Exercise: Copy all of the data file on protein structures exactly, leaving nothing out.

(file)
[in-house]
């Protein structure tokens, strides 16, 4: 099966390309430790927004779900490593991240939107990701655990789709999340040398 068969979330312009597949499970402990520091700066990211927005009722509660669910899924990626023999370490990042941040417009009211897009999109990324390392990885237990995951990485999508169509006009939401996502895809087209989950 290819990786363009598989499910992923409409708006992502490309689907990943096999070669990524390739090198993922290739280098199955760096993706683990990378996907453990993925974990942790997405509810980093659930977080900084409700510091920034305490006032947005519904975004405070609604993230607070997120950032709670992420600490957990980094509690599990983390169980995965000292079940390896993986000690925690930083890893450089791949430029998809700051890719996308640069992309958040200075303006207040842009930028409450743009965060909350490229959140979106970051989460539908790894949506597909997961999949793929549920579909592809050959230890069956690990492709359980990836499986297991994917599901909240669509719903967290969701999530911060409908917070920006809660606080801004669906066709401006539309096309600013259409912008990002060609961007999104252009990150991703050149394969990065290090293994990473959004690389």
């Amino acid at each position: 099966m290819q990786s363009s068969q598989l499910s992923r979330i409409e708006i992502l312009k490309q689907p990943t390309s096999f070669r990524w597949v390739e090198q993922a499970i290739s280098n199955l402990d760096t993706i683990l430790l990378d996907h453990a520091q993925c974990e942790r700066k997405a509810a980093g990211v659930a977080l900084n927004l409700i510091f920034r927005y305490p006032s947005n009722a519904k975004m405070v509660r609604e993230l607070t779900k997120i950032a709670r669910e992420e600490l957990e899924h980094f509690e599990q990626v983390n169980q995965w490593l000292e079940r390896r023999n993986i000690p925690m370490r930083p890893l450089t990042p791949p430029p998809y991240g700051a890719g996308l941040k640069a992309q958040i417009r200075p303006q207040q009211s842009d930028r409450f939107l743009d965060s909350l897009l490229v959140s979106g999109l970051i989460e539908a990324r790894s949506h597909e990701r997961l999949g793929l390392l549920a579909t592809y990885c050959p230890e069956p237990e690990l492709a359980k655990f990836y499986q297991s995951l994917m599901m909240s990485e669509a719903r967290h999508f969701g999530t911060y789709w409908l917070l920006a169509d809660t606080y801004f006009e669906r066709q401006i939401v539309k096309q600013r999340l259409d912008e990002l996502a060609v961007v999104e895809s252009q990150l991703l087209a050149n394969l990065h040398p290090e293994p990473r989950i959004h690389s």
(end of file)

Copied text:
[in-house]
């Protein structure tokens, strides 16, 4: 099966390309430790927004779900490593991240939107990701655990789709999340040398 068969979330312009597949499970402990520091700066990211927005009722509660669910899924990626023999370490990042941040417009009211897009999109990324390392990885237990995951990485999508169509006009939401996502895809087209989950 290819990786363009598989499910992923409409708006992502490309689907990943096999070669990524390739090198993922290739280098199955760096993706683990990378996907453990993925974990942790997405509810980093659930977080900084409700510091920034305490006032947005519904975004405070609604993230607070997120950032709670992420600490957990980094509690599990983390169980995965000292079940390896993986000690925690930083890893450089791949430029998809700051890719996308640069992309958040200075303006207040842009930028409450743009965060909350490229959140979106970051989460539908790894949506597909997961999949793929549920579909592809050959230890069956690990492709359980990836499986297991994917599901909240669509719903967290969701999530911060409908917070920006809660606080801004669906066709401006539309096309600013259409912008990002060609961007999104252009990150991703050149394969990065290090293994990473959004690389």
């Amino acid at each position: 099966m290819q990786s363009s068969q598989l499910s992923r979330i409409e708006i992502l312009k490309q689907p990943t390309s096999f070669r990524w597949v390739e090198q993922a499970i290739s280098n199955l402990d760096t993706i683990l430790l990378d996907h453990a520091q993925c974990e942790r700066k997405a509810a980093g990211v659930a977080l900084n927004l409700i510091f920034r927005y305490p006032s947005n009722a519904k975004m405070v509660r609604e993230l607070t779900k997120i950032a709670r669910e992420e600490l957990e899924h980094f509690e599990q990626v983390n169980q995965w490593l000292e079940r390896r023999n993986i000690p925690m370490r930083p890893l450089t990042p791949p430029p998809y991240g700051a890719g996308l941040k640069a992309q958040i417009r200075p303006q207040q009211s842009d930028r409450f939107l743009d965060s909350l897009l490229v959140s979106g999109l970051i989460e539908a990324r790894s949506h597909e990701r997961l999949g793929l390392l549920a579909t592809y990885c050959p230890e069956p237990e690990l492709a359980k655990f990836y499986q297991s995951l994917m599901m909240s990485e669509a719903r967290h999508f969701g999530t911060y789709w409908l917070l920006a169509d809660t606080y801004f006009e669906r066709q401006i939401v539309k096309q600013r999340l259409d912008e990002l996502a060609v961007v999104e895809s252009q990150l991703l087209a050149n394969l990065h040398p290090e293994p990473r989950i959004h690389s």